unbeta'd, first draft, comments helpful.
Title: Looking for the Light (Chatting with Lucinda)
Fandom: Joan of Arcadia
Summery: Mainly, if she was making lamps, she wasn’t looking for someone who wasn’t there.
Spoilers: Only Connect
Joan doesn’t actually remember when she agreed to come to this camp. She’s fairly sure that she was tricked in some way, as her parents told her something about “art.”
She neglected to examine the fact that she has absolutely no talent in art. Or music. Or anything, really. But her parents insisted she go, and going was easier than arguing that she wasn’t actually crazy and didn’t need to be sent away like she was some deep dark secret.
But maybe she was a deep, dark secret, and that was why He talked to her in the first place. Maybe she was crazy.
According to her mother’s letters, life in Arcadia was just fabulous. Luke was planning on attending some geeky science camp for a week, but decided he would rather stay home. Kevin was fine, her father was fine, Adam came by, blah blah blah, life is perfect, thanks for being insane and leaving. We miss you.
Grace sent a postcard that looked like it had been through a war to get there. It had a grand total of two words on it and was so very Grace that Joan actually felt almost normal.
Got that right, Polk.
Her roommate was ruthlessly happy and kept trying to drag her into activities. Swimming was not good, because Joan would probably get distracted and drown accidentally. Horseback was another bad idea, as the last time she rode a horse she couldn’t even get on because the horse kept stepping on her foot. Tennis involved the ability to do anything athletic, and dance involved too much energy.
So she was spending a lot of time in the arts and crafts tent.
You could tell who was really crazy in the arts and crafts tent. Some people were stringing beads on with plastic needles. The non-crazies, or the less crazy, maybe, were allowed to do needlepoint or crochet.
Joan managed to get herself tangled in the yarn and spilled a whole tray of beads, so the counselors parked her by a table of odds and ends and told her not to move.
She figured if she were insane, she wouldn’t be all that great at following directions anyway, and ended up wandering around the room.
There was a floor lamp in the corner of the room. It was old and dusty and the lampshade was cracked. The shadow looked fractured.
Joan was transfixed by that shadow, and spent an entire hour with her hands on the wall, examining how the shadow moved and how the light changed.
She tried, but she couldn’t capture the fracture or the light on paper. So she grabbed some markers and started scribbling on the lampshade itself.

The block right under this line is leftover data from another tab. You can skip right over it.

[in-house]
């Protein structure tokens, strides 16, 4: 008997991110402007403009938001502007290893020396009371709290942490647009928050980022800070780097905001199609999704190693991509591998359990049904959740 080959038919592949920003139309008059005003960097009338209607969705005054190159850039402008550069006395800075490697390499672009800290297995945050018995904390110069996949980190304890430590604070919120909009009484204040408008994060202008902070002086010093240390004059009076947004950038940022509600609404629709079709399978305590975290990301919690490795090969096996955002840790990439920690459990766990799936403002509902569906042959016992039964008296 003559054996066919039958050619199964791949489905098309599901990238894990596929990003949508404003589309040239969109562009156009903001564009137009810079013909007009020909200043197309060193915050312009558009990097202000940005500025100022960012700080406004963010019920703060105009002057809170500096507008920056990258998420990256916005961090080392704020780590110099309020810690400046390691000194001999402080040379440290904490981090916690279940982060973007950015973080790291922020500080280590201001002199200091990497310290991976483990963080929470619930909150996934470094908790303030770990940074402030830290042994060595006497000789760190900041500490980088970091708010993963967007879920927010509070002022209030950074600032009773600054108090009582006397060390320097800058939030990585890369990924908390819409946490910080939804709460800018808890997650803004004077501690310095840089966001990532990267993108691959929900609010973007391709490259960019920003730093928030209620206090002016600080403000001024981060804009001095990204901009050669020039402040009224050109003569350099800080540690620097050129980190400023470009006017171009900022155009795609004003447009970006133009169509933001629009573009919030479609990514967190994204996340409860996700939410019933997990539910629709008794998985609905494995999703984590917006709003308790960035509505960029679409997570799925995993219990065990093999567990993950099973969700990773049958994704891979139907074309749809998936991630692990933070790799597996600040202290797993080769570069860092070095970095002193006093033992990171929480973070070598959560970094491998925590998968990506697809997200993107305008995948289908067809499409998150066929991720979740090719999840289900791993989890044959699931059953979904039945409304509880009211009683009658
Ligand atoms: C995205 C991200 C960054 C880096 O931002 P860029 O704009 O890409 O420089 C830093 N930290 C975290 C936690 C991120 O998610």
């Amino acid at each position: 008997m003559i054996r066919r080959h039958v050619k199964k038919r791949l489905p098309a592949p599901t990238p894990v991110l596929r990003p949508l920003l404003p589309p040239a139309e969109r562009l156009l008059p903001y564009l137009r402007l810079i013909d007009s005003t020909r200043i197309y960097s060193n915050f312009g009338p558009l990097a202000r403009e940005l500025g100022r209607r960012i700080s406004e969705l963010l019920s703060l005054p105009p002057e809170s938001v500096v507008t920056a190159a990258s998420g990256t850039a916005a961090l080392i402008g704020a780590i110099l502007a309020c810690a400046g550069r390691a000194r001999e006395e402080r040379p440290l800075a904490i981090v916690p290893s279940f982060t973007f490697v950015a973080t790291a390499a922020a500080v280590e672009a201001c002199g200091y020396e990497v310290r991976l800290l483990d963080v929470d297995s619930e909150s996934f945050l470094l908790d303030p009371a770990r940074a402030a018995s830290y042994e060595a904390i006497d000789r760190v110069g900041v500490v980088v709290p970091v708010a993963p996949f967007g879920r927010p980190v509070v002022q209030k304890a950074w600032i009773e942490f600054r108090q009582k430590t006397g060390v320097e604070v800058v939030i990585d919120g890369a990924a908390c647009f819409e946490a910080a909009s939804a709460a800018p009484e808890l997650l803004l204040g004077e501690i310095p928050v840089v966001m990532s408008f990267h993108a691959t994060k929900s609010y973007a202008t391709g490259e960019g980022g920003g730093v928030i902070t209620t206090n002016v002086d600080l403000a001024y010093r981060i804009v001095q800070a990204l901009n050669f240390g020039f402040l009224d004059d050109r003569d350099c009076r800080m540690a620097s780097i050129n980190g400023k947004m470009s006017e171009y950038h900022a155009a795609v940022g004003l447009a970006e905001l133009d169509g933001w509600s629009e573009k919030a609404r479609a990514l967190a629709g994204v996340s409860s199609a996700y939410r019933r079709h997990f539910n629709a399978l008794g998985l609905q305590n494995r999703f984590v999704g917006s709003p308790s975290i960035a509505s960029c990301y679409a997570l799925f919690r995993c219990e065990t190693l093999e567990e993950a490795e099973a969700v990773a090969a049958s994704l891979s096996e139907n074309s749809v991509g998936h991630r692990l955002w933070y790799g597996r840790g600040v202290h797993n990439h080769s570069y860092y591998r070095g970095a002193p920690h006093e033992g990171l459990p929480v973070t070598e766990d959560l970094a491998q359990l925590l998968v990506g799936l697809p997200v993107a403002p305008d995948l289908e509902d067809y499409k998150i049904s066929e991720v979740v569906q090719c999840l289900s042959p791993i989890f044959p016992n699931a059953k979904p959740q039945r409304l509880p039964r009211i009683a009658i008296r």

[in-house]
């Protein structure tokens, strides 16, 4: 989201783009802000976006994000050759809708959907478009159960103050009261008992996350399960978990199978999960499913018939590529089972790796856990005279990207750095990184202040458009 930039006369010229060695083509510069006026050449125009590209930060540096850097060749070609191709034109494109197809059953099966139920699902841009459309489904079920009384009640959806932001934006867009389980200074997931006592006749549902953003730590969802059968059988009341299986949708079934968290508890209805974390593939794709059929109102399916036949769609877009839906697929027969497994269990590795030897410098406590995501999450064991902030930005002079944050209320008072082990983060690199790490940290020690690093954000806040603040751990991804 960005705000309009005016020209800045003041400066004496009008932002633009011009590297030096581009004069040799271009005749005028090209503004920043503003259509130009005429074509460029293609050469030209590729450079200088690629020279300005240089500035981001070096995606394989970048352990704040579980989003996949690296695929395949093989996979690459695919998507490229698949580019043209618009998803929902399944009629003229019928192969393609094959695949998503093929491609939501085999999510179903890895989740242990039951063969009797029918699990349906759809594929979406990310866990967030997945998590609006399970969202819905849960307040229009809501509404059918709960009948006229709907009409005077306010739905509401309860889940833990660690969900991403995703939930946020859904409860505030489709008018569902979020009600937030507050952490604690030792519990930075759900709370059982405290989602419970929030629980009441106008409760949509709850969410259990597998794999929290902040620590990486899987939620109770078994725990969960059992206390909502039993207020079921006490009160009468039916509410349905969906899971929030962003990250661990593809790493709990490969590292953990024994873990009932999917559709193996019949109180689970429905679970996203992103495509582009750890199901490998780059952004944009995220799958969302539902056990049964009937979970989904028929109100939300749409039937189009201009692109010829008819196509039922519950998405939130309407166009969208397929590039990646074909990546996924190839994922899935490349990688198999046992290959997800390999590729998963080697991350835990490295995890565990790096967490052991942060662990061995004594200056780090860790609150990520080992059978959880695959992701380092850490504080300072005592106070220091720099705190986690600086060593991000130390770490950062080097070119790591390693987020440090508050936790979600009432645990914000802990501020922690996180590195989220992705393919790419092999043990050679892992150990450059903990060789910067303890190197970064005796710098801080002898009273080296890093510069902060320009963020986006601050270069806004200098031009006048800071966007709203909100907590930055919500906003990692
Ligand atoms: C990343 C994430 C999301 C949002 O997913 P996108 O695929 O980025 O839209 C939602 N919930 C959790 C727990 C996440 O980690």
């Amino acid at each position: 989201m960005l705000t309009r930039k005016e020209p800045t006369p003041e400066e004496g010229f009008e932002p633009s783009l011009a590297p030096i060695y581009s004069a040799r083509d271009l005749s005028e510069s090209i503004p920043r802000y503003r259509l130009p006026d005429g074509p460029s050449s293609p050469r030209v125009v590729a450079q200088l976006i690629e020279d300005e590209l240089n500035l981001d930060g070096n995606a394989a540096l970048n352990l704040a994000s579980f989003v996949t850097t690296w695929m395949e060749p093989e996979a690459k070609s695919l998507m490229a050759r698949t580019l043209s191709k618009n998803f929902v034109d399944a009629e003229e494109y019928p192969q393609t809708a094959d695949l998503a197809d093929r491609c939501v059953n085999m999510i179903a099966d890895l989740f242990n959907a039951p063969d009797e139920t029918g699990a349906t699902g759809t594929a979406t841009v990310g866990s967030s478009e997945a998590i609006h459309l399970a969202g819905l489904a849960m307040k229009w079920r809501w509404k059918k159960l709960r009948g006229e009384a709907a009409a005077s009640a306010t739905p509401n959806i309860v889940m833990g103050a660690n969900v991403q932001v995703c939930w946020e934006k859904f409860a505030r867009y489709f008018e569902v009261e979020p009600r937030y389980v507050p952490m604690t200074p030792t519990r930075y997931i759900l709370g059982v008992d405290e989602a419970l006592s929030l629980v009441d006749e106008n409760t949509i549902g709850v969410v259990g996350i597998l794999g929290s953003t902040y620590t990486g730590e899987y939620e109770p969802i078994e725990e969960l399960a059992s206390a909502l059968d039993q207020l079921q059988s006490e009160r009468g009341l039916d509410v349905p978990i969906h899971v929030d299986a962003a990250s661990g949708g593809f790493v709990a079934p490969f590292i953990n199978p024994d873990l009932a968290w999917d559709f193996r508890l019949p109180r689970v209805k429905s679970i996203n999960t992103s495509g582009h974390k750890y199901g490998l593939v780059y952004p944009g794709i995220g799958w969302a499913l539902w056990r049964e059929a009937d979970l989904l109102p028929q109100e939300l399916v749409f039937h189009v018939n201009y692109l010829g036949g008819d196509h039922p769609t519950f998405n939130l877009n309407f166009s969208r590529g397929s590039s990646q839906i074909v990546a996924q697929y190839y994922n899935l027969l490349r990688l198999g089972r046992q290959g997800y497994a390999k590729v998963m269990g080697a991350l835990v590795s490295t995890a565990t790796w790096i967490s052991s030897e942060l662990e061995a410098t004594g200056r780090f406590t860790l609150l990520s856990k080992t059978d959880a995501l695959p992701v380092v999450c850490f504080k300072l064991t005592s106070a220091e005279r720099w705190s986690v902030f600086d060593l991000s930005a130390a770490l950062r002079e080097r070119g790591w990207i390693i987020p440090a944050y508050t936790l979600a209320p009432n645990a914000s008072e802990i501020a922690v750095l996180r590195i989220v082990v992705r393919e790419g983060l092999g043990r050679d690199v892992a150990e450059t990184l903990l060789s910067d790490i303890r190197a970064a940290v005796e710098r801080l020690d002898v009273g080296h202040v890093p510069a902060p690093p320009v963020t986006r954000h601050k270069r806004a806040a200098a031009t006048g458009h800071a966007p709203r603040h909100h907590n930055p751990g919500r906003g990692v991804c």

The colors changed the light into stained glass and the fracture, the injury, turned it into something beautiful.
She took the lampshade back to her room at the end of the day.
It was a bit big to slide underneath her shirt, so she embraced the inner fruitcake and wore it out on her head.
No one stopped her.
She carted the lampshade back and forth to the art tent for almost a week.
She added sequins and beads (only spilling some into her lap this time), highlighted the cracks and stuck a couple of feathers at the top.
She was sitting at a table, trying to figure out how to add a layer of magazine pictures when a whole stack of small lampshades thudded down beside her. A counselor dropped a book on basic wiring next to it all, and handed her some tools.
She wasn’t much for studying, but if she could make her own lamp, she wouldn’t have to bring the lampshade back here everyday to see how it looked when she turned the light on.
She taught herself how to turn anything into a lamp. As the counselor who gave the book found out when he went to go get the “Sharing Basket” they passed around at group therapy.
Doctor Dan was very excited by her new artistic bent. Figured it meant she was “moving back into reality” or something.
She just shrugged, and handed him a lamp with a base made from a mini Eiffel Tower. The lampshade had parts of a girl’s face on it and every earring she had found in the costume trunk.
Mainly, if she was making lamps, she wasn’t looking for someone who wasn’t there.
She wouldn’t be glancing towards little girls wearing glasses, or distracted every time she saw a brown corduroy coat.
Lamps were safer.
And they didn’t leave.